Was Arnold’s accent going to be an issue?

It was written and tailored exactly for Arnold, and we had it set up so that Sgt. Rock was Austrian and his family had been killed by the Nazis. It’s like, he climbed over the mountains right behind the Von Trapp family. Nobody else could have filled that role the way it was written, so three years later I heard they tried to resurrect it again and it’s had about five or six writers since then. The last thing I heard was that it was going to be in the future, which is really a boneheaded idea in my opinion.

Wasn’t Bruce Willis’ name brought up for Sgt. Rock at one point, as well?

At one point they did say Bruce Willis was going to do it. But actually, the character in the comics is more like Arnold. He doesn’t speak very much. He’s tough, and he’s not a wiseguy, Bruce Willis type character. I mean, you can adapt it and get a different version of Sgt. Rock, but this would have been a perfect role for Arnold. Or Liam Neeson. Liam Neeson could play Sgt. Rock! He’s supposed to be an older guy. The truth is that in WWII in the army, an “older guy” was about 35. But on the screen most actors are gonna be late-20s, early 30s in an action movie, so an “older crusty sergeant” could actually be older. When John Wayne was playing a crusty sergeant, he was already like, 40. I think at a certain point you’re too young to play a role like that. The best person to ever play Sgt. Rock was Lee Marvin in The Big Red One!

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Weren’t you gonna do The Phantom at one point?

Yes. 7 or 8 years after The Phantom (with Billy Zane) they wanted to do a reboot, and I went in and pitched a contemporary Phantom that was still very true to the source material. And they told me that it was too retro and they wanted him to have super powers or weapons like Iron Man. Shortly after there was a TV thing on the SyFy channel where he had a special suit or something…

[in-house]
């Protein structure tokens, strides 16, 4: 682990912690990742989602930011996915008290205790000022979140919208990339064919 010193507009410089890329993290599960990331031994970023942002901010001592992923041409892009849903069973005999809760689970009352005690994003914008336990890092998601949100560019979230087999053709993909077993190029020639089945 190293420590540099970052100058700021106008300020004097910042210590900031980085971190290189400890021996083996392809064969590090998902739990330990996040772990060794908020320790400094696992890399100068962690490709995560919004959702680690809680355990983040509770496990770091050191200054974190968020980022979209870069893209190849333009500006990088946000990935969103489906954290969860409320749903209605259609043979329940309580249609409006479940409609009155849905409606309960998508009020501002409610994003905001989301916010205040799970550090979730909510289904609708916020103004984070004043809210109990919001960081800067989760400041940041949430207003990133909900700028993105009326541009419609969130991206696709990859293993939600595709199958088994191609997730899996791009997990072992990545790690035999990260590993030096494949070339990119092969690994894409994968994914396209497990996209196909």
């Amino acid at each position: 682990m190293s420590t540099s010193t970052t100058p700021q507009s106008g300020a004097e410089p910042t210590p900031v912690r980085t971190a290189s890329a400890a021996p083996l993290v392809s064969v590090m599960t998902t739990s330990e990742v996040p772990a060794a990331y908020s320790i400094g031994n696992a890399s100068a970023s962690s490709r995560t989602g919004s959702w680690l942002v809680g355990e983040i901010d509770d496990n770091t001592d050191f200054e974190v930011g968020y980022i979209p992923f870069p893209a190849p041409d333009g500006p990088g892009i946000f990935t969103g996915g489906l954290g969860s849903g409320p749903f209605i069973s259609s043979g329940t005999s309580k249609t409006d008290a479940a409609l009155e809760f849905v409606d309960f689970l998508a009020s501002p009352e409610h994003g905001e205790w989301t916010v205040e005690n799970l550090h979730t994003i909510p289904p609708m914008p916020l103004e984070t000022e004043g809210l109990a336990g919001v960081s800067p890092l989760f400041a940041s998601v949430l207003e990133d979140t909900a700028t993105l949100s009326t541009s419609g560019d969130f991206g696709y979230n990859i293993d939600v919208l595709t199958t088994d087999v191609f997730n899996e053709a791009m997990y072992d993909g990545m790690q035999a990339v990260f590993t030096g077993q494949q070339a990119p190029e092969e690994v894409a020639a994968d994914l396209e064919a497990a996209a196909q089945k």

I saw that! Did any of that evolve out of your pitch?

No, it wasn’t out of my script. It was really King Features, who were also involved with the Flash Gordon script, because they owned the underlying material. My script, which I’d say was true to the source, went back to these stories I remembered from when I was a kid, where you’d have these overlaps between the current Phantom and his father. You’d start with his father, and you’d see him getting injured, and then this guy would have to leave school to go and take on the mantle of the Phantom until the father recovered. This was told over the course of a year’s worth of Sunday strips or something, and the father ended up getting killed in the final battle and now the kid is officially the Phantom. I thought that was the best way to do it. But the thing is, sometimes these decisions are made, not based on the material, but based on what else is going on in the world. Just like how Flash Gordon is fucked for another 10 years because of John Carter.

When you did Commando, you worked with Jeph Loeb, who has gone on to quite a career in comics, which is funny, considering how many superhero projects you’ve been involved in on film.

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I actually only ever met him at the premiere! He had written a script with Matthew Weisman. They had just done Teen Wolf. Barry Diller had just been hired as the head of 20th Century Fox and it was literally the first week that he was there, he called up Larry Gordon and said, “I met this Schwarzenegger at a party and he’s really funny and charming, and he’s a really interesting guy. I think that in the right role, he could be something besides a caveman or a robot,” because at that point all Arnold had done was Conan and The Terminator. So he said “if you can make a movie for Arnold Schwarzenegger right away for 10 million dollars, I’ll greenlight it and I need it for the fall.” This was at the very beginning of the year.